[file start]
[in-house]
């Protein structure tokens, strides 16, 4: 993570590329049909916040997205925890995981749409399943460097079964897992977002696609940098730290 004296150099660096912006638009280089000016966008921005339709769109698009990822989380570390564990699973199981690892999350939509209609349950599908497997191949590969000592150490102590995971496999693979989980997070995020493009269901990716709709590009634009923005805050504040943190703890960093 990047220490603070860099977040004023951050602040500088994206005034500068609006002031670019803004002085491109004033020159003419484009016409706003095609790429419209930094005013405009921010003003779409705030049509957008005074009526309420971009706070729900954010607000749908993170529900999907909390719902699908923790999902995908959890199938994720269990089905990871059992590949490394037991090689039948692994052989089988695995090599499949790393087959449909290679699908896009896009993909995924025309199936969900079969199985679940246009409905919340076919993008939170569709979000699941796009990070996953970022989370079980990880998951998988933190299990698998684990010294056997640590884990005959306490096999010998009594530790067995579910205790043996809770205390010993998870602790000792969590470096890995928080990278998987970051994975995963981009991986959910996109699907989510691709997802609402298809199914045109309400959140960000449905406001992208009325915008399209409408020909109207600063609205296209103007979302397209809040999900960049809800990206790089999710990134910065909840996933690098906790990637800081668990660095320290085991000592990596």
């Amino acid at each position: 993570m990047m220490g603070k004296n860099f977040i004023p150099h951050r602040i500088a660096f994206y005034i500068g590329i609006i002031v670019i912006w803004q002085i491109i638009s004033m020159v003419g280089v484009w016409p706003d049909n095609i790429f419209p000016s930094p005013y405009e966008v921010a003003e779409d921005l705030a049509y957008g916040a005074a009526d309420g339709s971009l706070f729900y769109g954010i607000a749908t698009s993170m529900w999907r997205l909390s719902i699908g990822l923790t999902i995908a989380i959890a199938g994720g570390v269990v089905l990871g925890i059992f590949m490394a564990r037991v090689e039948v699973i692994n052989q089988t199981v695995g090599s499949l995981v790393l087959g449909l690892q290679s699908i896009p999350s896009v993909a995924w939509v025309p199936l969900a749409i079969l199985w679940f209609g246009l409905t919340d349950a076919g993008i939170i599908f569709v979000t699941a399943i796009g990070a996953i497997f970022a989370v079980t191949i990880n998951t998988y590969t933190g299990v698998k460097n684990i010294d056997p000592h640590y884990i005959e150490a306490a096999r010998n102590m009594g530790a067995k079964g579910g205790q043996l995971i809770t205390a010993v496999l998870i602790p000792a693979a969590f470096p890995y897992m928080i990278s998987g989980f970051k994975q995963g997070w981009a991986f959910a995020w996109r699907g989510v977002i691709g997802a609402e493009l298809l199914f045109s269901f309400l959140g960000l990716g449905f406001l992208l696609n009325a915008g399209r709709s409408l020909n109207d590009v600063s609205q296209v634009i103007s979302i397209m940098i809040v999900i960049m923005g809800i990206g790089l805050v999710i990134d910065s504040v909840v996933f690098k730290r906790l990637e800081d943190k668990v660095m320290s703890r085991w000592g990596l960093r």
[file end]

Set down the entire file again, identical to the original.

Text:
[in-house]
């Protein structure tokens, strides 16, 4: 993570590329049909916040997205925890995981749409399943460097079964897992977002696609940098730290 004296150099660096912006638009280089000016966008921005339709769109698009990822989380570390564990699973199981690892999350939509209609349950599908497997191949590969000592150490102590995971496999693979989980997070995020493009269901990716709709590009634009923005805050504040943190703890960093 990047220490603070860099977040004023951050602040500088994206005034500068609006002031670019803004002085491109004033020159003419484009016409706003095609790429419209930094005013405009921010003003779409705030049509957008005074009526309420971009706070729900954010607000749908993170529900999907909390719902699908923790999902995908959890199938994720269990089905990871059992590949490394037991090689039948692994052989089988695995090599499949790393087959449909290679699908896009896009993909995924025309199936969900079969199985679940246009409905919340076919993008939170569709979000699941796009990070996953970022989370079980990880998951998988933190299990698998684990010294056997640590884990005959306490096999010998009594530790067995579910205790043996809770205390010993998870602790000792969590470096890995928080990278998987970051994975995963981009991986959910996109699907989510691709997802609402298809199914045109309400959140960000449905406001992208009325915008399209409408020909109207600063609205296209103007979302397209809040999900960049809800990206790089999710990134910065909840996933690098906790990637800081668990660095320290085991000592990596």
């Amino acid at each position: 993570m990047m220490g603070k004296n860099f977040i004023p150099h951050r602040i500088a660096f994206y005034i500068g590329i609006i002031v670019i912006w803004q002085i491109i638009s004033m020159v003419g280089v484009w016409p706003d049909n095609i790429f419209p000016s930094p005013y405009e966008v921010a003003e779409d921005l705030a049509y957008g916040a005074a009526d309420g339709s971009l706070f729900y769109g954010i607000a749908t698009s993170m529900w999907r997205l909390s719902i699908g990822l923790t999902i995908a989380i959890a199938g994720g570390v269990v089905l990871g925890i059992f590949m490394a564990r037991v090689e039948v699973i692994n052989q089988t199981v695995g090599s499949l995981v790393l087959g449909l690892q290679s699908i896009p999350s896009v993909a995924w939509v025309p199936l969900a749409i079969l199985w679940f209609g246009l409905t919340d349950a076919g993008i939170i599908f569709v979000t699941a399943i796009g990070a996953i497997f970022a989370v079980t191949i990880n998951t998988y590969t933190g299990v698998k460097n684990i010294d056997p000592h640590y884990i005959e150490a306490a096999r010998n102590m009594g530790a067995k079964g579910g205790q043996l995971i809770t205390a010993v496999l998870i602790p000792a693979a969590f470096p890995y897992m928080i990278s998987g989980f970051k994975q995963g997070w981009a991986f959910a995020w996109r699907g989510v977002i691709g997802a609402e493009l298809l199914f045109s269901f309400l959140g960000l990716g449905f406001l992208l696609n009325a915008g399209r709709s409408l020909n109207d590009v600063s609205q296209v634009i103007s979302i397209m940098i809040v999900i960049m923005g809800i990206g790089l805050v999710i990134d910065s504040v909840v996933f690098k730290r906790l990637e800081d943190k668990v660095m320290s703890r085991w000592g990596l960093r």